A woman theatre composer in a field largely dominated by men in the first part of the 20th-century, Kay Swift helped create a show about a strong-willed businesswoman named Nancy, though the marquee star of the show was comedian Joe Cook. The popular comic sang the title song of the piece while the rest of the score went to other players (including Alice Boulden, who played Nancy). The show's librettist was Donald Ogden Stewart.
Tony Award nominee Carolee Carmello (Parade, Urinetown) sings Nancy on the new recording. The first session for the disc is June 23. Additional sessions are expected this summer, with a five roles still to be cast, said PS Classics co-founder and producer Tommy Krasker. The label's most recent release was the new Broadway cast recording of Nine.
The recording is a vintage restoration, meaning orchestral charts didn't survive (except for one song), so new ones are being created. The project's orchestrator, Russell Warner, is creating the charts from vocal scores, and worked closely with Swift before her death.
Aaron Gandy conducts, as he did PS Classics' disc of Vincent Youmans' forgotten show, Through the Years.
This is the first project PS Classics is producing under its nonprofit branch, which was formed in 2002 specifically to help restore and record these forgotten musicals. The not-for-profit setup allows the small company to seek grants and donations for the projects, which are costly and not necessarily commercial. Kay Swift is one of the few female Broadway composers from the first half of the 20th century, and is best known for her close personal and professional relationship with George Gershwin.
Why Fine and Dandy?
"Shortly after we released Through the Years, back in the fall of 2001, I received an e-mail from Kay's granddaughter, Katharine Weber," producer Krasker told Playbill On-Line. "I had spoken with her briefly back when I was recording Pardon My English for the Gershwin Trusts a decade ago. Kay had restored a lot of Gershwin's unnotated songs from memory in the years following his death, and we thought she might have some sketches from Pardon My English that would help us with the restoration. Katharine obliged very kindly and very quickly, but I hadn't spoken to her since."
Krasker explained, "Katharine was writing because of her desire to see Fine and Dandy, Kay's biggest musical comedy, recorded. The lyrics were by Kay's husband, James Warburg, writing under the pseudonym Paul James. Kay had been working with orchestrator Russell Warner restoring the score just before she died, and Russell in turn had been working on the restoration for over a decade. Katharine sent me a vocal score, and I thought it was delightful. I really didn't know Kay's work at all, other than the title song, but she was an accomplished classically-trained musician and composer. I think the work will surprise a lot of people, and although the original charts survive for only one number, Russell has been orchestrating the remainder of the work for the original number of musicians: 28."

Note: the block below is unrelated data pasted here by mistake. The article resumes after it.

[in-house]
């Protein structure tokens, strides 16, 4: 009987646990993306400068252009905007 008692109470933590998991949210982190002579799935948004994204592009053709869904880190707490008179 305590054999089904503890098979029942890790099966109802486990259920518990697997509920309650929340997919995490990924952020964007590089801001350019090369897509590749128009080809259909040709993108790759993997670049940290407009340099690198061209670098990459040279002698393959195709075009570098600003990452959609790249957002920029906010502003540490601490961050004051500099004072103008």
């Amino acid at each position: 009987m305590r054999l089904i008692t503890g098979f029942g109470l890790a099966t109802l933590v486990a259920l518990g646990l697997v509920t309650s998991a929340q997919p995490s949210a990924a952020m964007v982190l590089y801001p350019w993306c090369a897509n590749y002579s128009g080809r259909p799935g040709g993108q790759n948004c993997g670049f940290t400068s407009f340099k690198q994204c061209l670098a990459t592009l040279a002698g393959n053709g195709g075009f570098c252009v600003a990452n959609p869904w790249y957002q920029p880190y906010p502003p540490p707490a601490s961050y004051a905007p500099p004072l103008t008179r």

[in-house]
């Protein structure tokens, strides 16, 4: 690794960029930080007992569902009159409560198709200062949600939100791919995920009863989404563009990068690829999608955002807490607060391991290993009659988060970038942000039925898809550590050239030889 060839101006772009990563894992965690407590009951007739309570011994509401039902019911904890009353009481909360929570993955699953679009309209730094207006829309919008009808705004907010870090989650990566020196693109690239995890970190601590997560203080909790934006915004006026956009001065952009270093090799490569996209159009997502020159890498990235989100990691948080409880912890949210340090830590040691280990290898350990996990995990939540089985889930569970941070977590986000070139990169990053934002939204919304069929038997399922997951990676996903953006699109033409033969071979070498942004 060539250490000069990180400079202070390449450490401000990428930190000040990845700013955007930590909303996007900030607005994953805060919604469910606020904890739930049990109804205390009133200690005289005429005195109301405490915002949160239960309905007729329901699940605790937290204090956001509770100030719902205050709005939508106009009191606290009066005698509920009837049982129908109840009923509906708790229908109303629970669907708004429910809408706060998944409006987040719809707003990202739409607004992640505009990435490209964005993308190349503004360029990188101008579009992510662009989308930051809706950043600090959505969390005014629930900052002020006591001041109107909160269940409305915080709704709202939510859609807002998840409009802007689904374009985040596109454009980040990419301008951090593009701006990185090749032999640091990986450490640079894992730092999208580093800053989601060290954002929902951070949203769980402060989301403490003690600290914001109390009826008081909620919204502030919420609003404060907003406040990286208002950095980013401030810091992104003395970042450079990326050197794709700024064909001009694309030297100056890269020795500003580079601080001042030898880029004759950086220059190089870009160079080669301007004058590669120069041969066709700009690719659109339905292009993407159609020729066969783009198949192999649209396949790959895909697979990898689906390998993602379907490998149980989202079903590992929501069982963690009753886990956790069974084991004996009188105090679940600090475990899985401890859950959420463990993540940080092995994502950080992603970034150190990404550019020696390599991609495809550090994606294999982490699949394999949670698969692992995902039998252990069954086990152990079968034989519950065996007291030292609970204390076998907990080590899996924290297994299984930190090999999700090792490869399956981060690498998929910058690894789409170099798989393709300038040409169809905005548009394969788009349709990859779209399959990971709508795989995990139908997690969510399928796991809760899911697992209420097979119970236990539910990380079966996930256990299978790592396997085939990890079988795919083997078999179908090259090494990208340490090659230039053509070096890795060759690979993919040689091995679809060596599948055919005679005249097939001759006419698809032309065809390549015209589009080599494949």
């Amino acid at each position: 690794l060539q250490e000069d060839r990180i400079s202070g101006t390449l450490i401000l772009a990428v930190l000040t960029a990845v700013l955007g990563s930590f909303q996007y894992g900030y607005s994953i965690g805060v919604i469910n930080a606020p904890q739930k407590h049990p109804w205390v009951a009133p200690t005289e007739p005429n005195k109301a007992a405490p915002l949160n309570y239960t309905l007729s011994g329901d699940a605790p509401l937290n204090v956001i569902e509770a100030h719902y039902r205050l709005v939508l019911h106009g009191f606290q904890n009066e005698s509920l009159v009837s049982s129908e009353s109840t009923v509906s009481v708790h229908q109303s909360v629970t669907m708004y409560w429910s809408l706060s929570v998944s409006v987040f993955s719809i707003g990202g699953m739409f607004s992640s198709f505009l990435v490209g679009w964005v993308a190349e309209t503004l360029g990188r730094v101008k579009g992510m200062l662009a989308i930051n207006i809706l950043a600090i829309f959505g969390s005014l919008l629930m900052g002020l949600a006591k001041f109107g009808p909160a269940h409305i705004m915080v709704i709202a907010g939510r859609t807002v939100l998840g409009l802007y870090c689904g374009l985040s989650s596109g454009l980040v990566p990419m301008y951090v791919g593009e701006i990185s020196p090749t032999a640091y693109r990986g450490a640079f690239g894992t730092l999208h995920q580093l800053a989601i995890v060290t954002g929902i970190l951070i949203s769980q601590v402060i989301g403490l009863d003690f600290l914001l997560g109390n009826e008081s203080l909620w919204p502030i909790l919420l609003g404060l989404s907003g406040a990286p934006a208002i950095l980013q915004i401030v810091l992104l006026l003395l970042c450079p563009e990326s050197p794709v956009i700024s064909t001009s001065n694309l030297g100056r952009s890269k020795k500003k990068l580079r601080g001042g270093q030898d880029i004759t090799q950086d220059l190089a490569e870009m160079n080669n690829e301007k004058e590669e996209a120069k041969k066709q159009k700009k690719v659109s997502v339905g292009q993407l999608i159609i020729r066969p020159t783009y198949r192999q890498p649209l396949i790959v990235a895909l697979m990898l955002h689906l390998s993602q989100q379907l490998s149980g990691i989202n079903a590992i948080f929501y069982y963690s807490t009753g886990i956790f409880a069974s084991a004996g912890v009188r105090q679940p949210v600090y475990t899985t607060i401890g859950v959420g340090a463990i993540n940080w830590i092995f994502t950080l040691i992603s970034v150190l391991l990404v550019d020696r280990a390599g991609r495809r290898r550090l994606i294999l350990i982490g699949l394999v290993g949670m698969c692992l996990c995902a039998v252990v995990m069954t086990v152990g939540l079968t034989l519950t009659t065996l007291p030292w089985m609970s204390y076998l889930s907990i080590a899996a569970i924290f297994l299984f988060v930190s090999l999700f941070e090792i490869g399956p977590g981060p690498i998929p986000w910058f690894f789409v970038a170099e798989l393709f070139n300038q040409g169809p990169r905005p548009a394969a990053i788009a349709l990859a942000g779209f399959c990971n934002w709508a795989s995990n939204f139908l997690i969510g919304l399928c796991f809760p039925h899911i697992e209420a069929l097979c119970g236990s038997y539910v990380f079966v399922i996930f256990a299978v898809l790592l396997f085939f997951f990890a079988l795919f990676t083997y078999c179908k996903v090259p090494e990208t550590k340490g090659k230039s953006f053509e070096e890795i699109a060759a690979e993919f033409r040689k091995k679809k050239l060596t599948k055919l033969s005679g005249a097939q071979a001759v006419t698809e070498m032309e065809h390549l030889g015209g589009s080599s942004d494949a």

This recording has been almost 15 years in the making, Krasker said. "It was that long ago that Russell and Kay were working on putting the score back together. But as I always say, the one thing you can never do with these restorations is rush them."
Fine and Dandy was a big hit, Krasker said. "It opened just prior to the Gershwins' Girl Crazy, ran just about as long, toured, and then seems to have vanished," he said. "Perhaps it's because it was considered such a star vehicle that the show has never been revived and has faded into obscurity. The bulk of the musical material fell to [Joe Cook's] leading lady, Alice Boulden, whom he eventually married. Her role is that of a strong-willed businesswoman who, at various points in the show, has to reveal both a tender side and a funny side. It's a real tour-de-force, and Aaron and [PS Classics co-founder] Philip [Chaffin] and I immediately thought of Carolee. I've been wanting to work with Carolee for a long time, and the part seemed tailor-made."
The final recording will include the seven published songs from Fine and Dandy, plus an additional six unpublished songs. For information about PS Classics, visit www.psclassics.com.